The fulfillment of Psalm 150, however, has not been without opposition. Satan has been enraged and at war with church since its beginning (Revelation 12). It has been his scheme to thwart the spread of God’s praise. He has attempted to shroud the world in darkness so that men remain blind to truth. He has sought to hinder the spread of the gospel so that men remain in bondage to their sin. He has sought to distort truth about God so that men believe and sing lies. And he has cast doubt on music (especially the use of musical instruments) miring them in sinful associations.

In the early days of the church, many musical instruments from Greek and Roman culture were associated with pagan worship and pagan cults. The aulos (a wind instrument like the flute) was used in the worship of the goddess Diana. The lyre (a stringed instrument) was said to be played by the Greek god Apollo. Many Christian writers and commentators of the first three centuries condemned such instruments based on their associations with pagan rituals. Some presented farfetched explanations and allegories in an attempt to reinterpret passages like Psalm 150, that include clear commands to worship God with musical instruments. (An excellent resource is: Music in Early Christian Literature by James McKinnon, Cambridge University Press, 1987.)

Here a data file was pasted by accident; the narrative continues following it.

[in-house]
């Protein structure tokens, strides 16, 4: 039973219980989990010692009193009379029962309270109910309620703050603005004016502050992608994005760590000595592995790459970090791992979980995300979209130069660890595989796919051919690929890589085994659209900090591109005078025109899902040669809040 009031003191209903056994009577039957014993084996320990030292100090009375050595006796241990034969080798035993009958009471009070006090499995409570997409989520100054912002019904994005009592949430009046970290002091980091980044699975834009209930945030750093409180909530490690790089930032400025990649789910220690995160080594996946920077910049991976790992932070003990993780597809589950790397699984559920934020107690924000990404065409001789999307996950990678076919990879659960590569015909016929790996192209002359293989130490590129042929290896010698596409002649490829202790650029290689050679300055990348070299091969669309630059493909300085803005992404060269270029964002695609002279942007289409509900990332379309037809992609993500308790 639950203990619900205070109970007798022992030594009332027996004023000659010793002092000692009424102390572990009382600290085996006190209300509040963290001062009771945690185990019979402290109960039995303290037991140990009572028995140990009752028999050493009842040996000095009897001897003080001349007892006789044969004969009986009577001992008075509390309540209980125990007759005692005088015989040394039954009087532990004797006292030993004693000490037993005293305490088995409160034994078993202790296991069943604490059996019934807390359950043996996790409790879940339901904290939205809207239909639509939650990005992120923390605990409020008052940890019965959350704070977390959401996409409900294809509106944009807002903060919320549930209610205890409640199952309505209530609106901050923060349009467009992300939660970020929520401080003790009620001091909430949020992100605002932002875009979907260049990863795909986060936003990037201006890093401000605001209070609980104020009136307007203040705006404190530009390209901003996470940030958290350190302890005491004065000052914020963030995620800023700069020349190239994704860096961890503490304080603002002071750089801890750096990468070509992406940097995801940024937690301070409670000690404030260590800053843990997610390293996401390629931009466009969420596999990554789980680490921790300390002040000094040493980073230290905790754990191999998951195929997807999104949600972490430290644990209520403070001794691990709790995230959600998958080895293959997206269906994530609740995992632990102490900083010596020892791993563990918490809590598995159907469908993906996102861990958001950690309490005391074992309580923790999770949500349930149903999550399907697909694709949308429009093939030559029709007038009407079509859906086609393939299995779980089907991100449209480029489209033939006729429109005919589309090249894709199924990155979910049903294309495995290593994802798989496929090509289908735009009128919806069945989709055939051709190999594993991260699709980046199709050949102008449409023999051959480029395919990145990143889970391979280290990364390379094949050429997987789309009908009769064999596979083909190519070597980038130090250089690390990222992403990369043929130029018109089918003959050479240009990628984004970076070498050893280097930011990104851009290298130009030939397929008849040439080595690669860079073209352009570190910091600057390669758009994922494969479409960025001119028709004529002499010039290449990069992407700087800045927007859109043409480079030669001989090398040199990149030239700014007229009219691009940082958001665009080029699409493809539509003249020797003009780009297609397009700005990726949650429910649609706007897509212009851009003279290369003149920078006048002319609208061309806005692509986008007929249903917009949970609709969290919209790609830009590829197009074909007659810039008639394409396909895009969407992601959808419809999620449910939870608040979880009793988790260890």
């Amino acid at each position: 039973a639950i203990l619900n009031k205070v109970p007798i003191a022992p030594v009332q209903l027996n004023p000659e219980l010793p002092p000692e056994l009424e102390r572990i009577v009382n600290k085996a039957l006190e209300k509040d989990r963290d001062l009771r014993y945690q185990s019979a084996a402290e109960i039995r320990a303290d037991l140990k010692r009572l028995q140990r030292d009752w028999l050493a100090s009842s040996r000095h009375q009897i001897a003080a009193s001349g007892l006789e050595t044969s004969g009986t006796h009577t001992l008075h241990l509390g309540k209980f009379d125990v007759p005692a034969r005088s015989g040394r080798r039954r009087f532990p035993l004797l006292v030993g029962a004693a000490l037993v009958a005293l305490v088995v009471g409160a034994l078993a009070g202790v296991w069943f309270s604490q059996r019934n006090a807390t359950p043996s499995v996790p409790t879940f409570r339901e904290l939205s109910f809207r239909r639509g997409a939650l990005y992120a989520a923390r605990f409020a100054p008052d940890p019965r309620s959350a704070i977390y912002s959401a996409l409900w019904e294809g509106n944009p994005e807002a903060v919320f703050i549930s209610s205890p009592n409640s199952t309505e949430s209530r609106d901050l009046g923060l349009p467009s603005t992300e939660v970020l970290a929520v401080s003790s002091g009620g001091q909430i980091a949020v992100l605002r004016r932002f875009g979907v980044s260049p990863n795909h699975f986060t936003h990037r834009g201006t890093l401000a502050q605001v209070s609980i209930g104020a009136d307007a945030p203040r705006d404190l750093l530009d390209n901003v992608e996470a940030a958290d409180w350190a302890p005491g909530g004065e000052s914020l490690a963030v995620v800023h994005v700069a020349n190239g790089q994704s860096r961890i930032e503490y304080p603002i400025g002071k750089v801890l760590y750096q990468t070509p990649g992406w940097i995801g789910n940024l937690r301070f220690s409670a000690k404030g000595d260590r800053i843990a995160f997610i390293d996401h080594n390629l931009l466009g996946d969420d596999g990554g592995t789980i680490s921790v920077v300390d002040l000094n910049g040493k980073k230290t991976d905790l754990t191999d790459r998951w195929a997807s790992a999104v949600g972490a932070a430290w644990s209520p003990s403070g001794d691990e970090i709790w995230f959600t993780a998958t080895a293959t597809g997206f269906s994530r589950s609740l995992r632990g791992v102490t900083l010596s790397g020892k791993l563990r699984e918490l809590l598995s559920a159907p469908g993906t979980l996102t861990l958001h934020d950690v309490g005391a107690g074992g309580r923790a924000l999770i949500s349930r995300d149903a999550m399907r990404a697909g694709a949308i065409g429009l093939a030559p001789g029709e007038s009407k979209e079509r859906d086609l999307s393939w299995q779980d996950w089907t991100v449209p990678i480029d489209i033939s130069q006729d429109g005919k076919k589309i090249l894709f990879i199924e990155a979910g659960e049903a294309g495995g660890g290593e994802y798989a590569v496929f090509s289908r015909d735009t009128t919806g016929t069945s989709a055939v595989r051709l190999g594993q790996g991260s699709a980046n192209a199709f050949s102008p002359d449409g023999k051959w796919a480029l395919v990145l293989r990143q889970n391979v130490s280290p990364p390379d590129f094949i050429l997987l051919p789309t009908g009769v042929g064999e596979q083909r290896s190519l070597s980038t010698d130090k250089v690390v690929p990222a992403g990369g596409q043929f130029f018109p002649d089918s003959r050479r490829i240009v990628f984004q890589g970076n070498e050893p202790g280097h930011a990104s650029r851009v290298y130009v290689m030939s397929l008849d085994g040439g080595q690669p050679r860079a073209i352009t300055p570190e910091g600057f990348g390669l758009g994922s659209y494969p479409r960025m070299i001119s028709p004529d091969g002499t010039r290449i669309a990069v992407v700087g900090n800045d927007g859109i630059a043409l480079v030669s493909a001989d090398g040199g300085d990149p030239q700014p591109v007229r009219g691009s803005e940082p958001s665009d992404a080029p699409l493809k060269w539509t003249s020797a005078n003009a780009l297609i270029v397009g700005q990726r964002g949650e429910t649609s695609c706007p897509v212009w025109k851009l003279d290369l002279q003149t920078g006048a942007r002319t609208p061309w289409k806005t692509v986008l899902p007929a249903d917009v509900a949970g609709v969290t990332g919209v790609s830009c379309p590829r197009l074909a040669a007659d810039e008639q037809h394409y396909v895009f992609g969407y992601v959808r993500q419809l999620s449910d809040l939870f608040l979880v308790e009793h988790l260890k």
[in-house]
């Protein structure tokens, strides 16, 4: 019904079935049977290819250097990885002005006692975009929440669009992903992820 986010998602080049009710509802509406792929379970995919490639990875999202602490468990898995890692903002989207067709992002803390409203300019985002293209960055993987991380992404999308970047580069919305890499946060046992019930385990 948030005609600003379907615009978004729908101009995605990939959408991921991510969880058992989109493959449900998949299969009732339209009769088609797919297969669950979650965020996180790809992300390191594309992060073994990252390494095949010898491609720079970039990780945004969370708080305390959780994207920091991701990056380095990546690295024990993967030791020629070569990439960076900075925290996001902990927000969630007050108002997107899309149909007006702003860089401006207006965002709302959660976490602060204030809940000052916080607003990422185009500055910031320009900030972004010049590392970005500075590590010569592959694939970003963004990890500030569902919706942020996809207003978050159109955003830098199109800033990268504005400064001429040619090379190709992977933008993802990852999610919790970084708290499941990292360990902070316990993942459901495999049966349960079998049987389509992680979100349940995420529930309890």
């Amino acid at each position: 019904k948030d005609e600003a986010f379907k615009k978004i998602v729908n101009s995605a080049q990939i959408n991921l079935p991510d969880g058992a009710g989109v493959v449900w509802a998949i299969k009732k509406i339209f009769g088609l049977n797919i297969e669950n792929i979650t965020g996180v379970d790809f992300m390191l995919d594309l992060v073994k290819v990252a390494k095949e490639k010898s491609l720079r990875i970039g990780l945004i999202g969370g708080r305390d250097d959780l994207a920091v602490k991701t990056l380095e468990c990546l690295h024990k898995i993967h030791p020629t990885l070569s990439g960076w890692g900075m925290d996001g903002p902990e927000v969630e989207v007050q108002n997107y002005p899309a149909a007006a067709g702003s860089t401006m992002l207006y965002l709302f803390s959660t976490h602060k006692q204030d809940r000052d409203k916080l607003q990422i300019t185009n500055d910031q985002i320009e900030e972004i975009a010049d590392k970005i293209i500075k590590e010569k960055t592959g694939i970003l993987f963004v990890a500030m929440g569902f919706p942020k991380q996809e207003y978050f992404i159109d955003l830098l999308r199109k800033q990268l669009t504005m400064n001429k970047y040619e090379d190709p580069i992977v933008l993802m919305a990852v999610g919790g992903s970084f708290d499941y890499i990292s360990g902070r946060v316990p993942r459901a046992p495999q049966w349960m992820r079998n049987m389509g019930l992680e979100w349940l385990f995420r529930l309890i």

Throughout the history of the church, well-intended arguments have been made that certain musical instruments are incompatible with worship. Some have tried to constrict the Regulative Principle so that it excludes the use of musical instruments in the church altogether. Drums, guitars, banjos, kazoos, and even the piano have been scorned and disparaged.

One musical instrument that was slow to be accepted by the church to accompany praise to God was the organ. This may be surprising, since today the organ is regarded as the grandest musical instrument of the church.

The organ was invented around the 3rd century BC. Back then it was designed to use water rather than air in the pipes and was called the hydraulis. The water organ was quite loud and was used most prominently in the amphitheaters.

During the time of the Roman Empire it was used to accompany the processions and events at the gladiatorial games. Some ballparks today use the organ in a similar way to create a festive atmosphere—to signal and stir up the crowd. It was to the celebrative sounds of the organ that many Christians were paraded in before cheering crowds to be martyred.